Family Raising Funds in the Hope of a Cure

Family Raising Funds in the Hope of a Cure

In early 2010, Karen Metcalfe and Brett Lumley were typical busy parents with a young daughter and two and a half year old son. Then, one day, four-year old McKenna started complaining of neck pain, throwing up in the very early hours of the morning and having problems with balance – it was the beginning of knowing there was something not right. When she was diagnosed with a brain tumour several weeks later, the entire extended family and community pulled together. Today, Karen, Brett, McKenna and Blake are eager to give back to the community as part of the upcoming Windsor Spring Sprint  (now Brain Tumour Walk) in support of Brain Tumour Foundation of Canada.

A consultant who works from home, Karen recalls that doctors first suspected the flu when McKenna complained of neck pain and began vomiting. After three weeks of ongoing symptoms, a trip to the Emergency Room at Windsor Regional Hospital resulted in an MRI that found a four by five centimetre tumour in McKenna’s cerebellum, a Pilocytic Astrocytoma. She was rushed to London’s Children's Hospital and within 36 hours of arrival, McKenna underwent a 12-hour surgery. A few days later, she had a second surgery and was in critical care for over a week. Family and friends rallied together during this time, caring for Blake and supporting the family in many other ways.

The support offered by Brain Tumour Foundation of Canada was also important to the family. “It was the handbook for my husband. He really needed to learn what he could and referred to it often while we were there. In the hospital the handbook was an invaluable resource and one that we continue to refer to,” recalls Karen. “And whenever there’s a Brain Tumour Foundation of Canada event, we are sure to go.”

Because of their incredible journey, this family is eager to give back. They began with the 2010 Windsor Spring Sprint and with the help of family and friends raised $10,000. Karen explains the family’s continued motivation: “I’d like them to do more and find out if there are things that can be done to prevent brain tumours. We don’t know what McKenna’s future holds and I couldn’t forgive myself if I hadn’t supported research and services she may need in the future.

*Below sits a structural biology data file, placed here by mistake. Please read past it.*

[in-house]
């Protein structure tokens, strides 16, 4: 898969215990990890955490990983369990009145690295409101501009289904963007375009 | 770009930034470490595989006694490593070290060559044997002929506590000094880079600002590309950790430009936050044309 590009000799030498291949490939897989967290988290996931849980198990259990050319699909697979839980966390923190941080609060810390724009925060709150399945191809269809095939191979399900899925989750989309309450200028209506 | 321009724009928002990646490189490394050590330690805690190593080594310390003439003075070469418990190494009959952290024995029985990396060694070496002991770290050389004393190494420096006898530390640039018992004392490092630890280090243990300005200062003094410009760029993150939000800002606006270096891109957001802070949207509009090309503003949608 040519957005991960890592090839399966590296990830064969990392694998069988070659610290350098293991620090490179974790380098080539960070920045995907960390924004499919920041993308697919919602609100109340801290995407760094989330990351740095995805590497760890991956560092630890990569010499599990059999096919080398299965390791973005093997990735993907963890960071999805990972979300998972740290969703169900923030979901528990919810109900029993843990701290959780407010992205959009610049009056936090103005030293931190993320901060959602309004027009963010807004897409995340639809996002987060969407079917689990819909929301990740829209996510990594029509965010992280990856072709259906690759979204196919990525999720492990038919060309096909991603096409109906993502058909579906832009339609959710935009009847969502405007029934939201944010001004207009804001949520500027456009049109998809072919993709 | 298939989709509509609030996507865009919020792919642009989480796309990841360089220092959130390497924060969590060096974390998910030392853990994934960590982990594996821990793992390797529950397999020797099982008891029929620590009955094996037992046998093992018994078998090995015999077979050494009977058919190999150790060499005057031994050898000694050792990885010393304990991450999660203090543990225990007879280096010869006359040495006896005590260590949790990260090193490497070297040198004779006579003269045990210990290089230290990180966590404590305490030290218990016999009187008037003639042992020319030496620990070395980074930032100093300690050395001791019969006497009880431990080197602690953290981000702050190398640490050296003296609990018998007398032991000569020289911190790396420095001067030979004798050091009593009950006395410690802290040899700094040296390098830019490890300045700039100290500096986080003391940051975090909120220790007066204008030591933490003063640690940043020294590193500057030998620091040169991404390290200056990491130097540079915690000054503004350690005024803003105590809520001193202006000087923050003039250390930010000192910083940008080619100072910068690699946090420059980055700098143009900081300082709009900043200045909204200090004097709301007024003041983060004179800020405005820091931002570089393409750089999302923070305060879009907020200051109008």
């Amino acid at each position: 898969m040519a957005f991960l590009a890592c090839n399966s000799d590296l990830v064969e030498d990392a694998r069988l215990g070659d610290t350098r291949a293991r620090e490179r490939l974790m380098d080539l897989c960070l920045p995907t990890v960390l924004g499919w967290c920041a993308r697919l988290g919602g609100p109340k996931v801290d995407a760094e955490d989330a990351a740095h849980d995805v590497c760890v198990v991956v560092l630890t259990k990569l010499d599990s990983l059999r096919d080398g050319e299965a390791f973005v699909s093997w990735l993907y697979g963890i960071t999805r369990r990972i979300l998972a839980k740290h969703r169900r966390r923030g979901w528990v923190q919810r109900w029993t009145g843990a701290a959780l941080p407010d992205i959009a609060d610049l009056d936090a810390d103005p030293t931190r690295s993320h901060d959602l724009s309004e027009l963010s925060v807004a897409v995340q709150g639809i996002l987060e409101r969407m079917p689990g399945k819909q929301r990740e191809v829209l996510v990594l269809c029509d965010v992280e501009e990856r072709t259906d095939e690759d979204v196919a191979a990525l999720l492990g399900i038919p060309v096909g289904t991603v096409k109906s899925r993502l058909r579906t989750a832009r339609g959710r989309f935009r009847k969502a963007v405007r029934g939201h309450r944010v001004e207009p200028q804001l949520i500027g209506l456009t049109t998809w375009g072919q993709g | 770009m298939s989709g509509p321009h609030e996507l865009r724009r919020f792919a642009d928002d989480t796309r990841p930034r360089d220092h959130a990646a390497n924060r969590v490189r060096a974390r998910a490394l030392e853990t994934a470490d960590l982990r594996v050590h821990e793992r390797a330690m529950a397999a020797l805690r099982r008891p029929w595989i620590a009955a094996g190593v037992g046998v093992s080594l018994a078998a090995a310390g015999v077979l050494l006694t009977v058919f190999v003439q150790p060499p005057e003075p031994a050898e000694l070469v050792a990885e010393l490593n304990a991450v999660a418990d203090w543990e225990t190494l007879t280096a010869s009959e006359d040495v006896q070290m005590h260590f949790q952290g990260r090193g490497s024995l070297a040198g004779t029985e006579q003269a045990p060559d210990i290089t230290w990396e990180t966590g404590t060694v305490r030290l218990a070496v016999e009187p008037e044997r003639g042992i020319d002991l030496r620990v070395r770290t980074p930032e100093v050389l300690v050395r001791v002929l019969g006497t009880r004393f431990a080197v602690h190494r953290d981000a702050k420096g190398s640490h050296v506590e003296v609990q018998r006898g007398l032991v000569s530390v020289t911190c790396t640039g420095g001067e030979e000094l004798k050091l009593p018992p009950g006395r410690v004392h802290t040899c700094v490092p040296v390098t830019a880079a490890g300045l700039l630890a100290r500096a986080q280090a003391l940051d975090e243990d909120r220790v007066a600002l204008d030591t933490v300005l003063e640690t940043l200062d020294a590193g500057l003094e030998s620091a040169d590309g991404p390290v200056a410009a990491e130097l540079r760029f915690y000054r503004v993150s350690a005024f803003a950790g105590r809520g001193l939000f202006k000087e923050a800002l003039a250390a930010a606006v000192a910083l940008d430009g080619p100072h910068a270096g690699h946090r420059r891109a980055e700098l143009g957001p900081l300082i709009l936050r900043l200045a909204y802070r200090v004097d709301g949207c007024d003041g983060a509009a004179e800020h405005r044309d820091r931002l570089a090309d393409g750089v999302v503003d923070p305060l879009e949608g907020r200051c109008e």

We were celebrating last year but it didn’t pass us by that there were people walking in memory of those they love. I want McKenna and Blake to know that it’s important to help others.”

As for her recommendation to others, “I think you have to take it one step at a time and not think about the possibilities but deal with the facts you are given. My husband and I made the decision when we first heard the word tumour that we can’t control it so we focus on what we can,” remembers Karen.

“If people could see how much good a simple handbook does and that when this happens that there is an organization that could help us, I know they’d want to give. We didn’t raise $10,000 with large donations, even a small amount makes a big difference. My connection to Brain Tumour Foundation of Canada is for life and it makes me feel like I can and should do something.”

You can read the media release about Mckenna and her family here.

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Story posted: May 2011

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